It seems Peter Lorre was born to be sinister. Though small in stature (just under 5'4"), his oversized, sleepy eyes seemed to pierce right into your soul. His soft, eerie voice, though imitated countless times by comedians, never failed to chill. Lorre sometimes belittled his own talent, describing himself as "a face maker." But what a face! Lorre's creepy presence was surprisingly flexible, allowing him to appear in everything from horror films, to comedies, to film noir.
It's strange to think that this key figure of 1940s cinema might never have been introduced to American audiences had it not been for the Nazis assuming power in Germany.
Born in Hungary as László Löwenstein on June 26, 1904, Lorre was the son of Jewish parents. At the time of the Nazi rise in 1933, Lorre was pursuing an acting career in Berlin. He was already quite famous, in fact, having starred as the child murderer in Fritz Lang's "M" (1931). However, as the storm clouds of Fascism were gathering, Lorre joined many of his Jewish peers in the movie business and departed Germany.
After some months in Paris, Lorre settled in England where he met Alfred Hitchcock. Lorre's command of English was weak, but like one of the master criminals he was known to play, Lorre smiled and nodded his head at the appropriate times, charming the great director out of his socks. He was soon cast as an assassin in Hitchcock's "The Man Who Knew Too Much" (1934).
On the strength of that high-profile performance, Lorre was then off to Hollywood, where he'd earn a living playing stranglers, thieves, evil scientists, and other sordid characters coming from the busy minds of screenwriters. During the late 1930s, Lorre also entertained moviegoers as Mr. Moto, a feisty Japanese detective who casually flipped 300-pound villains through the air. After eight Moto pictures, Lorre moved on to bigger and better things. Did he ever.
By the 1940s, film producers had learned that putting Lorre's haunted visage in a movie was like having a winning lottery ticket in your pocket. He fascinated audiences. Lorre’s presence undoubtedly benefited two of the era's towering classics, "The Maltese Falcon" (1941) and "Casablanca" (1942). His scenes with Humphrey Bogart are among the most memorable of either movie. ("Hide me, Rick!")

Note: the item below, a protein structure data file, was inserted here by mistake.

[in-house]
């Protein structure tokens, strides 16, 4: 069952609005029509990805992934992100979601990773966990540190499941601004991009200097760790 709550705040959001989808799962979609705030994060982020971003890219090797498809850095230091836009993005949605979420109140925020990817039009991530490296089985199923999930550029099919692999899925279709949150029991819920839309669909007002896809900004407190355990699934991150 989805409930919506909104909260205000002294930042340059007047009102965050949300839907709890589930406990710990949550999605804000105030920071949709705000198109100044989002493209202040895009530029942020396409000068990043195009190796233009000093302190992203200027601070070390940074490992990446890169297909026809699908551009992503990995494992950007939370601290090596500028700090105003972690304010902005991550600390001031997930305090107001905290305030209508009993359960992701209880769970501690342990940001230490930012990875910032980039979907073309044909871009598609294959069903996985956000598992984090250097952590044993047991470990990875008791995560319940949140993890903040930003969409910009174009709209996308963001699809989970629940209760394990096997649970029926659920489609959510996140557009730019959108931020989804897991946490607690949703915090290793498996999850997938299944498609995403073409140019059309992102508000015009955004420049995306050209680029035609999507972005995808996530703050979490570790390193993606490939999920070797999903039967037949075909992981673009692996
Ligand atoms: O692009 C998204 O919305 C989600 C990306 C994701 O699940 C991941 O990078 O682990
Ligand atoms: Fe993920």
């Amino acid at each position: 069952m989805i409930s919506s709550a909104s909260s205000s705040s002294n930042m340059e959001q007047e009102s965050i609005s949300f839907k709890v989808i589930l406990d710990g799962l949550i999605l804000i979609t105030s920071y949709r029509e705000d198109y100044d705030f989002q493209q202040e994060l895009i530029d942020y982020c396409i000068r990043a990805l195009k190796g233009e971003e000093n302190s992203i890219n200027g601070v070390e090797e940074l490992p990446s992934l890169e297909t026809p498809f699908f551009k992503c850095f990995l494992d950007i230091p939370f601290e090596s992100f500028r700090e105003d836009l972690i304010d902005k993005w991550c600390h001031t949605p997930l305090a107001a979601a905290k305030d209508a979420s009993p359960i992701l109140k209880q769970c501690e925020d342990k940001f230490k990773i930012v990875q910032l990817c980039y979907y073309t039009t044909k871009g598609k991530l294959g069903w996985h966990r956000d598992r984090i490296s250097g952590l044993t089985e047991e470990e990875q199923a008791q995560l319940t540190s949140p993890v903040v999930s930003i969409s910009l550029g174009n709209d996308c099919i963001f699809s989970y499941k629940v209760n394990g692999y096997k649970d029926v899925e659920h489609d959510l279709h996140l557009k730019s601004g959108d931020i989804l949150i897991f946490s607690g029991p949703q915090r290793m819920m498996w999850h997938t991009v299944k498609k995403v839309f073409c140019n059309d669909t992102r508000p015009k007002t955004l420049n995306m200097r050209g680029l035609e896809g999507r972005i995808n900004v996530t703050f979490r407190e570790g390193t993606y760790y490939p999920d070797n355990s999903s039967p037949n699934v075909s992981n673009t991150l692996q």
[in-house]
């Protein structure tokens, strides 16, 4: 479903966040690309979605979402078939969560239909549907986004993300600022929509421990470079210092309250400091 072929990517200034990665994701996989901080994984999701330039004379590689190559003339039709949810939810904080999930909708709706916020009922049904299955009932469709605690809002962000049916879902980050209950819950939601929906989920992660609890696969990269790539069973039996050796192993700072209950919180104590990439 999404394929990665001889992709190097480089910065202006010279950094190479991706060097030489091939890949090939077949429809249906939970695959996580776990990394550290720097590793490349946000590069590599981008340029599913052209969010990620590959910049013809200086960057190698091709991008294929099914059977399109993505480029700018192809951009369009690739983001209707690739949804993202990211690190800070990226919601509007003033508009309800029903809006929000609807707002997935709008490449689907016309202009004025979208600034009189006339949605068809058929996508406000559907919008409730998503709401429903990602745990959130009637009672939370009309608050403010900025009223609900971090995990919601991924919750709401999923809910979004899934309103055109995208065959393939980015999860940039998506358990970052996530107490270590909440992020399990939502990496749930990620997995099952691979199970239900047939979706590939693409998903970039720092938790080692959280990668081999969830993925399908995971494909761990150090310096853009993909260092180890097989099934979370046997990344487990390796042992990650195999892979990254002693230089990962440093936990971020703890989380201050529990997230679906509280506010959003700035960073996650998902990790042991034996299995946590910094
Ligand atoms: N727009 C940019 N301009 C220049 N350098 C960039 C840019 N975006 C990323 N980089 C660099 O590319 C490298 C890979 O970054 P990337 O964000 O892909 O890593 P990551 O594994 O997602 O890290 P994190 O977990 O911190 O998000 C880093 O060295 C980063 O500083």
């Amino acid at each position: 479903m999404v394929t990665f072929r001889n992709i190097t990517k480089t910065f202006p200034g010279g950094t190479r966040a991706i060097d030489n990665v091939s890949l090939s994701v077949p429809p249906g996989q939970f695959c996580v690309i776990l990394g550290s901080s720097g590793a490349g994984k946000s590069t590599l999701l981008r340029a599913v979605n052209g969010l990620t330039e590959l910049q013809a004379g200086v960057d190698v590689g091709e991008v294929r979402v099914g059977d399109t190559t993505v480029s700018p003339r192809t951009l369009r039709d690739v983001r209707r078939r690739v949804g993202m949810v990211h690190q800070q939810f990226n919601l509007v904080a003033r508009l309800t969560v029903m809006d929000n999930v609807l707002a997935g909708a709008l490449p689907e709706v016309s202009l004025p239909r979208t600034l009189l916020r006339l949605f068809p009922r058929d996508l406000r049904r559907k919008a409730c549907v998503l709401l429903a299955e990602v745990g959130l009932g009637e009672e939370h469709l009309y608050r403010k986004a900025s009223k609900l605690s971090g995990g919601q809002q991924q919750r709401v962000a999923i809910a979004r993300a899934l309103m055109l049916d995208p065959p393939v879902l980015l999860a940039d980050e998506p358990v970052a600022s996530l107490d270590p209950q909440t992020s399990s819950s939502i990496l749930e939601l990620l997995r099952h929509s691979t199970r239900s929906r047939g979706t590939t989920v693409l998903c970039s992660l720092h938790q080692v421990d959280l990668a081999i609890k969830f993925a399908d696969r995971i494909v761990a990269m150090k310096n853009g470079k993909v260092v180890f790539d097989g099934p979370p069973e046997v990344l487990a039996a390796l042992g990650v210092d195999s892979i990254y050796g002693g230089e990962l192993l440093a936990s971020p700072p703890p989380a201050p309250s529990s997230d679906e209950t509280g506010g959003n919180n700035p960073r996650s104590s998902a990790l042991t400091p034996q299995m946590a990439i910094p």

Once the war ended, however, there was less call for movies featuring menacing foreign characters. Lorre found himself filing for bankruptcy and returning to Germany where he wrote and directed 1951's "Der Verlorene" ("The Lost One"). Many film buffs consider this a sadly neglected noir gem, perhaps due to the fact that you can’t find it anywhere.
His directing dream fulfilled, Lorre returned to Hollywood hoping to revive his career. The big second act never quite happened, though. Some have speculated that Lorre hurt his reputation when he named names for the House Committee on Un-American Activities. Still, Lorre was occasionally called upon to work his old, offbeat magic. In 1953, he was reunited with "Maltese Falcon" alums Humphrey Bogart and John Huston in the decidedly odd "Beat the Devil," and the following year acquitted himself nicely in Disney’s "20,000 Leagues Under The Sea," starring Kirk Douglas and James Mason.
Also in 1954, Lorre was the first actor to play a James Bond villain when he portrayed Le Chiffre in a television adaptation of "Casino Royale." It's tempting to think of Lorre in one of the major Bond films, but alas, it wasn't to be. (He did a lot more television work, however.)
As forbidding as he could be on-camera, reportedly he was a witty, loveable imp off-screen.
Attending Bela Lugosi’s funeral in 1956, and seeing the deceased actor laid out in his signature Dracula costume, he turned to his friend Vincent Price and asked, “Do you think we should drive a stake through his heart just in case?”
Troubled throughout his life by ill health, Lorre died of a stroke in 1964. He'd spent his final years acting in Roger Corman films and beach party movies, parodying his old persona. At times, Lorre looked like a bored journeyman actor who no longer expected much from his chosen profession. His face and voice were still marvelous assets, though, allowing him to steal any scene he was in.
In a way, Lorre has never really left us. He pops up in the strangest places, as when he's mentioned in Al Stewart's 1976 hit song, "Year of the Cat." The old Warner Bros. cartoons of the 1940s often used Lorre's likeness, and his image remained a popular fixture in cartoons like "Secret Squirrel." Lorre came in handy again when General Mills used his vocal style and mannerisms to create the ghostly mascot of Boo Berry cereal. In the 1990s, a voice sounding distinctly like Lorre’s was used in "The Ren and Stimpy Show."
Of more importance: the years after Lorre's death saw renewed interest in Bogart films, several of which featured Lorre. This introduced a new generation of movie lovers to the odd little man with the peculiar accent.
Lorre wasn't around to see it, but he'd finally made his comeback.